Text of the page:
423,311 Members | 1,224 Online
Bytes IT Community
+ Ask a Question
Need help? Post your question and get tips & solutions from a community of 423,311 IT Pros & Developers. It's quick & easy.

"Object Expected" error in IE, but no error in Firefox or Opera

P: n/a
When I load the page
<https://bugzilla.mozilla.org/attachment.cgi?id=237739with Internet
Explorer 7 RC 1, I get the error "Object Expected" at line 174. When I
click on the button, I also get the same error on line 186. This same
HTML and JavaScript works perfectly in Firefox and Opera. How can I make
the code work in IE?
Sep 21 '06 #1
Share this Question
Share on Google+
16 Replies


P: n/a

Steve Chapel wrote:
When I load the page
<https://bugzilla.mozilla.org/attachment.cgi?id=237739with Internet
Explorer 7 RC 1, I get the error "Object Expected" at line 174. When I
click on the button, I also get the same error on line 186. This same
HTML and JavaScript works perfectly in Firefox and Opera. How can
I make the code work in IE?
The opening SCRIPT tag uses the TYPE attribute:-

type="application/javascript"

- which is not supported by IE at all. As a result the SCRIPT element's
contents are not processed and all the functions it contains are never
defined. There are the objects that are "expected".

Only changing the value of the TYPE attribute to something IE will
recognise (or removing it entirely) would allow the code to run on IE.

Richard.

Sep 21 '06 #2

P: n/a
Richard Cornford wrote:
The opening SCRIPT tag uses the TYPE attribute:-

type="application/javascript"

- which is not supported by IE at all. As a result the SCRIPT element's
contents are not processed and all the functions it contains are never
defined. There are the objects that are "expected".

Only changing the value of the TYPE attribute to something IE will
recognise (or removing it entirely) would allow the code to run on IE.
You're right. Changing it to type="text/javascript" works. Thanks!

Is there any IETF standard MIME type that will work across all browsers?
Yes, I *am* a hopeless optimist!
Sep 21 '06 #3

P: n/a
Steve Chapel wrote:
Richard Cornford wrote:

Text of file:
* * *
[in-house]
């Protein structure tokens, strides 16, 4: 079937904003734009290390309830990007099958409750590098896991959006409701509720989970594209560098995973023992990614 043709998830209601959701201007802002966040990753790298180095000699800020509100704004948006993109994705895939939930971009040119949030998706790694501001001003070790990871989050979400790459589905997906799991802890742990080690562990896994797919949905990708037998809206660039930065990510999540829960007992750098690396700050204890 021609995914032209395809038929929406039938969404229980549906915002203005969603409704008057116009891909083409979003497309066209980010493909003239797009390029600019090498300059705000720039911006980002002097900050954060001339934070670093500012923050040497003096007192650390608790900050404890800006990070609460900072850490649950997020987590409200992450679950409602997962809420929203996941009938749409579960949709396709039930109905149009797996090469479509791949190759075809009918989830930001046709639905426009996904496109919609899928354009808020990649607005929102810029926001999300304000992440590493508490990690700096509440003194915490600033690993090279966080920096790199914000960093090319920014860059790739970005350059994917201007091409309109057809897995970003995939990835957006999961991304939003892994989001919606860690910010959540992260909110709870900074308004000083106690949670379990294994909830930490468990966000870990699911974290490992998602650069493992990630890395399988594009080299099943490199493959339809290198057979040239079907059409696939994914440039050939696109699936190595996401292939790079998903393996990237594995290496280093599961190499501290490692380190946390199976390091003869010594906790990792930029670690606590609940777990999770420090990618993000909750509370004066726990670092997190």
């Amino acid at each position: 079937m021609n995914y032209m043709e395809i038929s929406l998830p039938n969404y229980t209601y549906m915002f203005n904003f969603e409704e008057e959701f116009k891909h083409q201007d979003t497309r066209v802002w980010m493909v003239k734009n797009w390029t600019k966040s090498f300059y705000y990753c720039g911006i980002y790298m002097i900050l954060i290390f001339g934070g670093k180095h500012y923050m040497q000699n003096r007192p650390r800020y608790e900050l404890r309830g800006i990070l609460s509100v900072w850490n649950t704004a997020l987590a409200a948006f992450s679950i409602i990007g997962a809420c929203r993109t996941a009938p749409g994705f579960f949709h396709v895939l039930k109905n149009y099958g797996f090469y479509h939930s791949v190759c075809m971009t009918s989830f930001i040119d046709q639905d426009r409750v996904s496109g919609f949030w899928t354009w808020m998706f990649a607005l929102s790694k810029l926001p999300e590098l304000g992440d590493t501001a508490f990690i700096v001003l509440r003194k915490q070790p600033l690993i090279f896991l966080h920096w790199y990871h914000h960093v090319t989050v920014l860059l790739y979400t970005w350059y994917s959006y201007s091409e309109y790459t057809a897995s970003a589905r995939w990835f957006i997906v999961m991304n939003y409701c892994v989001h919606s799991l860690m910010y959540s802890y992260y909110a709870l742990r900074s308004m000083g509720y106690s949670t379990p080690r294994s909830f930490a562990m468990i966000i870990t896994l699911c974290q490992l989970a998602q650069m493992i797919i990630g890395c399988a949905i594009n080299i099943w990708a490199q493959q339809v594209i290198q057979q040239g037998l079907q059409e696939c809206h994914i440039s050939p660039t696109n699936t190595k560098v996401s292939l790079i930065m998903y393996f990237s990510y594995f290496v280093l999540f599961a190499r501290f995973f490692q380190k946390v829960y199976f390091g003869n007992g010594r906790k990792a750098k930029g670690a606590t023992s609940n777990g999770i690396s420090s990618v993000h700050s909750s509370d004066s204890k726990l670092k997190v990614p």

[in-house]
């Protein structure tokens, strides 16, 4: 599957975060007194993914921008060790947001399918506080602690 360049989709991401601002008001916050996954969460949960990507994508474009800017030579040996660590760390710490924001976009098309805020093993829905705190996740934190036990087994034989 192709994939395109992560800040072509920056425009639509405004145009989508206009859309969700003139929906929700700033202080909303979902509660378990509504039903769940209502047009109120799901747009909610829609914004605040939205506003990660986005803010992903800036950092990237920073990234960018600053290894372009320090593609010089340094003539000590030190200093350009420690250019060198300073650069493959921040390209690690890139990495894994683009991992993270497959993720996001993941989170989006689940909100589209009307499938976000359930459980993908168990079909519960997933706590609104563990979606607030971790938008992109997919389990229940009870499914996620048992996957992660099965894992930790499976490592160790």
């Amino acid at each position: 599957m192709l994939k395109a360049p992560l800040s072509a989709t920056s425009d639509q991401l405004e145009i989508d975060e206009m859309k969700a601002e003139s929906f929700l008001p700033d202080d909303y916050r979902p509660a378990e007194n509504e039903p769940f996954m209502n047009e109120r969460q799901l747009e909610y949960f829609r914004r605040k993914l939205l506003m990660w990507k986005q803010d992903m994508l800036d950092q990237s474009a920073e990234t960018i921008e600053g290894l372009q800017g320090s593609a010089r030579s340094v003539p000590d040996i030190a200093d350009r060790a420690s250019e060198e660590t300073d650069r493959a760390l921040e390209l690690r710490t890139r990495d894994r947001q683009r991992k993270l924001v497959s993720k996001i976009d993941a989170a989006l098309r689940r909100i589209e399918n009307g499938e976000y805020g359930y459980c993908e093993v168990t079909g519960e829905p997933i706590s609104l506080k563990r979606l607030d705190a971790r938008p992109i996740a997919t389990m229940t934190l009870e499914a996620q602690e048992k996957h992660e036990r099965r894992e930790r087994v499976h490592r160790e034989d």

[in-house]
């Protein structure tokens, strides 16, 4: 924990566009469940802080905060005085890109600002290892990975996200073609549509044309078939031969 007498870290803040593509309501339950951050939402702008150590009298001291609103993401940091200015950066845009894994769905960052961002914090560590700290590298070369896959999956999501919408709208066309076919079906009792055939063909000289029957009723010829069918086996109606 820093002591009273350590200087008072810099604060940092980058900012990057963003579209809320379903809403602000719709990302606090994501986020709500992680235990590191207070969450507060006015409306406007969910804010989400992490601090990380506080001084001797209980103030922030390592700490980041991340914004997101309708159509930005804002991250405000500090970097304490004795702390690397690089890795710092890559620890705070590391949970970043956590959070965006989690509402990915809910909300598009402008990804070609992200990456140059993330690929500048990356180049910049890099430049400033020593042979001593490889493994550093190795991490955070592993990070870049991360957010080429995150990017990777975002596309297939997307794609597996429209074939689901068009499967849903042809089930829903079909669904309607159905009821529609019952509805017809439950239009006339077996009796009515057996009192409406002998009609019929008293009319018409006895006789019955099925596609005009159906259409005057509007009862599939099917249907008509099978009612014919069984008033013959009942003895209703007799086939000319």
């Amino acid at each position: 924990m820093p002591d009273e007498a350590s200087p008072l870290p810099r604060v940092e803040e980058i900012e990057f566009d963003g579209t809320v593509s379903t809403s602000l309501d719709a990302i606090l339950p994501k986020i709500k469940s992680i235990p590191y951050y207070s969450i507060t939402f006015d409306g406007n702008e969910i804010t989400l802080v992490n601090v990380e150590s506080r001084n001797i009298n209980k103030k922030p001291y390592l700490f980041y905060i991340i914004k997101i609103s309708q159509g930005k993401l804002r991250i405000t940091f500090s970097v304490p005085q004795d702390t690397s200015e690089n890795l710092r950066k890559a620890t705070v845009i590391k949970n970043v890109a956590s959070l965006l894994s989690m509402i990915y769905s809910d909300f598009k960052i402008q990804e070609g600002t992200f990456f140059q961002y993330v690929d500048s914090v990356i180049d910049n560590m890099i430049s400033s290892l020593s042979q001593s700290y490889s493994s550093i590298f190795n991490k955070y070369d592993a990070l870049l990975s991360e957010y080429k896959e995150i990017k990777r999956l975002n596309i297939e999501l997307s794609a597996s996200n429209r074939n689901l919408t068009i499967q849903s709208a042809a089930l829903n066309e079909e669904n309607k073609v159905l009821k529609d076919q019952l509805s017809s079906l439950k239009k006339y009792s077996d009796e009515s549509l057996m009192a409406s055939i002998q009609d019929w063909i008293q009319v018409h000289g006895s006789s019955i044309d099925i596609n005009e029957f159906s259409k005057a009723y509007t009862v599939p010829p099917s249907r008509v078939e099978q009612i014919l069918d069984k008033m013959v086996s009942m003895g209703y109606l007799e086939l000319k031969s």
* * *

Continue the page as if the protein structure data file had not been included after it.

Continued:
The opening SCRIPT tag uses the TYPE attribute:-

type="application/javascript"

- which is not supported by IE at all. As a result the SCRIPT element's
contents are not processed and all the functions it contains are never
defined. There are the objects that are "expected".

Only changing the value of the TYPE attribute to something IE will
recognise (or removing it entirely) would allow the code to run on IE.

You're right. Changing it to type="text/javascript" works. Thanks!

Is there any IETF standard MIME type that will work across all browsers?
Yes, I *am* a hopeless optimist!
Yes "text/javascript". Browsers are either too old to attach meaning to
it, and so ignore it defaulting to javascript, or they assume it to
mean javascript.

Richard.

Sep 21 '06 #4

P: n/a
Steve Chapel wrote:

[snip]
Is there any IETF standard MIME type that will work across all browsers?
Yes, I *am* a hopeless optimist!
There wasn't until April this year (quite a delay, I know). The
text/javascript and text/ecmascript media types are now registered in
RFC 4329, but are obsolete. The application top-level media type
equivalents are preferred, but will be unrecognised in most browsers.

The best choice, for quite a while yet, is text/javascript.

Mike
Sep 21 '06 #5

P: n/a
Michael Winter wrote:
There wasn't until April this year (quite a delay, I know). The
text/javascript and text/ecmascript media types are now registered in
RFC 4329, but are obsolete. The application top-level media type
equivalents are preferred, but will be unrecognised in most browsers.

The best choice, for quite a while yet, is text/javascript.
I thought text/javascript wasn't a registered type, even though lots of
people used it. Did they just register it in April 2006 as an obsolete
type? Just curious.

It looks like text/javascript is the way to go until IE x.x recognizes
application/javascript and earlier versions of IE are nearly unused.
Sep 21 '06 #6

P: n/a
Steve Chapel wrote:

[snip]
I thought text/javascript wasn't a registered type, even though lots